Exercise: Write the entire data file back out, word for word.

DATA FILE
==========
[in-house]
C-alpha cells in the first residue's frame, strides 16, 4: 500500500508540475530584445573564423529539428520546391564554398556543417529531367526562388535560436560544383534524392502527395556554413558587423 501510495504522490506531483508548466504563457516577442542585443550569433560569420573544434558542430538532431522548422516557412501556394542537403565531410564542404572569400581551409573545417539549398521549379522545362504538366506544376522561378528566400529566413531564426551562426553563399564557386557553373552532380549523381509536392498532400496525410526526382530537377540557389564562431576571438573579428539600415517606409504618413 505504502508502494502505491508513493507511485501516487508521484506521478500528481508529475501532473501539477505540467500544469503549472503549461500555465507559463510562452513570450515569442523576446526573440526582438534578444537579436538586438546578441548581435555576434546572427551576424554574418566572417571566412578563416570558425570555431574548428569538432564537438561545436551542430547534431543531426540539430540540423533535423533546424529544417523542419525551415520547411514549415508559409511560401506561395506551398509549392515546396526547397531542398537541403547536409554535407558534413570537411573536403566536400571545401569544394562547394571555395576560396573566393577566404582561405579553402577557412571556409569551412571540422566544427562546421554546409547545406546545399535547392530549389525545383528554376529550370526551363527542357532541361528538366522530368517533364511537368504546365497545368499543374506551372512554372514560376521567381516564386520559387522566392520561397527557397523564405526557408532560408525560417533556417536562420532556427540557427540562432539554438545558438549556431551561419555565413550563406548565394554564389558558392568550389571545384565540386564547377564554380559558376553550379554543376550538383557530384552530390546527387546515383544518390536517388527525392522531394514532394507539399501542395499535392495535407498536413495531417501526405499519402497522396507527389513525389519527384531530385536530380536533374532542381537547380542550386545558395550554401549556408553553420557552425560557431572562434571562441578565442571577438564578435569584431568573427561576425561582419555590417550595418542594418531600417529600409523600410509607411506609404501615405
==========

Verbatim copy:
[in-house]
C-alpha cells in the first residue's frame, strides 16, 4: 500500500508540475530584445573564423529539428520546391564554398556543417529531367526562388535560436560544383534524392502527395556554413558587423 501510495504522490506531483508548466504563457516577442542585443550569433560569420573544434558542430538532431522548422516557412501556394542537403565531410564542404572569400581551409573545417539549398521549379522545362504538366506544376522561378528566400529566413531564426551562426553563399564557386557553373552532380549523381509536392498532400496525410526526382530537377540557389564562431576571438573579428539600415517606409504618413 505504502508502494502505491508513493507511485501516487508521484506521478500528481508529475501532473501539477505540467500544469503549472503549461500555465507559463510562452513570450515569442523576446526573440526582438534578444537579436538586438546578441548581435555576434546572427551576424554574418566572417571566412578563416570558425570555431574548428569538432564537438561545436551542430547534431543531426540539430540540423533535423533546424529544417523542419525551415520547411514549415508559409511560401506561395506551398509549392515546396526547397531542398537541403547536409554535407558534413570537411573536403566536400571545401569544394562547394571555395576560396573566393577566404582561405579553402577557412571556409569551412571540422566544427562546421554546409547545406546545399535547392530549389525545383528554376529550370526551363527542357532541361528538366522530368517533364511537368504546365497545368499543374506551372512554372514560376521567381516564386520559387522566392520561397527557397523564405526557408532560408525560417533556417536562420532556427540557427540562432539554438545558438549556431551561419555565413550563406548565394554564389558558392568550389571545384565540386564547377564554380559558376553550379554543376550538383557530384552530390546527387546515383544518390536517388527525392522531394514532394507539399501542395499535392495535407498536413495531417501526405499519402497522396507527389513525389519527384531530385536530380536533374532542381537547380542550386545558395550554401549556408553553420557552425560557431572562434571562441578565442571577438564578435569584431568573427561576425561582419555590417550595418542594418531600417529600409523600410509607411506609404501615405